Contemporary North American Jews have largely acclimated to the general culture in which we live. Outside of those in the Orthodox community who dress in a distinctive manner, when it comes to clothing (except for the occasional yarmulka or ritual fringes) Jews dress pretty much the same as other North Americans.
Even rabbis — who not that many generations back combined the clerical garb of Protestant ministers with the academic robes of the university to produce the “rabbinic robe” — rarely indulge that practice any longer.
So we are often surprised when we come to this week’s Torah portion, which includes myriad regulations regarding the priestly tribe of kohanim — the family line originating with Aaron, the brother of Moses — and find explicit instructions about the distinctive ritual garb of the kohanim.
“These are the vestments [the kohanim] are to make: a breastplate, an ephod, a robe, a fringed tunic, a headdress, and a sash.” (Exodus 27:4) The Torah describes in great detail the ways in which and the materials out of which each of these ornamental garments are to be made. Clearly no one living among the ancient Israelite community would have mistaken a kohen for a “regular Jew”; kohanim were meant to be “special” by lineage and by the way they dressed. But what about the expectation of being special by way of right behavior? Curiously the Torah barely addresses this issue when setting out the rules for the kohanim.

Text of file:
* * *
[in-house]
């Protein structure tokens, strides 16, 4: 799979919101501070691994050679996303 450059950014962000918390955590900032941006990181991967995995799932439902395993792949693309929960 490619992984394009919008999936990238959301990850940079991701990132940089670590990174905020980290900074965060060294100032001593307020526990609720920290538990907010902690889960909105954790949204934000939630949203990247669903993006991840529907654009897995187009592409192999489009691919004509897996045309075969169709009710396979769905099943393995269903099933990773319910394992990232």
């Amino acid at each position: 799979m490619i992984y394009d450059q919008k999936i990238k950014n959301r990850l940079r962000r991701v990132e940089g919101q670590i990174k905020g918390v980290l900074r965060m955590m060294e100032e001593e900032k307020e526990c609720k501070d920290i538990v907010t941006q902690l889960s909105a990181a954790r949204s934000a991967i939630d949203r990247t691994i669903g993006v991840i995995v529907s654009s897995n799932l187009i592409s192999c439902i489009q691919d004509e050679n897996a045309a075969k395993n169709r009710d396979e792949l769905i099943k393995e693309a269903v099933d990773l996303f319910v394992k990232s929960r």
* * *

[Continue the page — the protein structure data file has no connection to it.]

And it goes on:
A student I had the pleasure of studying this portion with for her bat mitzva service, Camille Donoho, taught me an important and provocative insight about priestly garments. In her teaching for her service, she asks whether it is the special garb that some people wear, such as uniforms, that makes them special, or whether it is the actions that people carry out that lend them true distinction. She comes down on the side of actions; after all, not everyone privileged to wear a uniform always behaves in the best ways.
We know from later Jewish sources such that there was even a time when the position of high priest was literally bought and sold through political corruption; despite their wearing of ritually correct garments, these high priests brought dishonor on their office.
In the Mishna chapter “Pirkei Avot” (“The Teachings of the Early Rabbis”), Rabbi Shimon teaches: There are three crowns, the crown of the priesthood (kohen), the crown of royal rulership, and the crown of Torah learning — but the crown of a good name (keter shem tov) is greater than all of them. The question Camille raised about whether actions or attire ultimately confer honor was anticipated, and answered, by the rabbis of 2,000 years ago. One may inherit a uniform but that does not make one suitable to wear it. That distinction must be earned by the ways in which one behaves in the world, regardless of what kind of uniform or clothes one wears.
There is an evolution in Judaism from the Torah’s hierarchical vision of inherited status of members of a priestly family to the democratic vision of the rabbis in Pirkei Avot: that one’s real reputation comes from the ways in which one’s moral and ethical values are reflected in one’s actions, behavior, and attitude.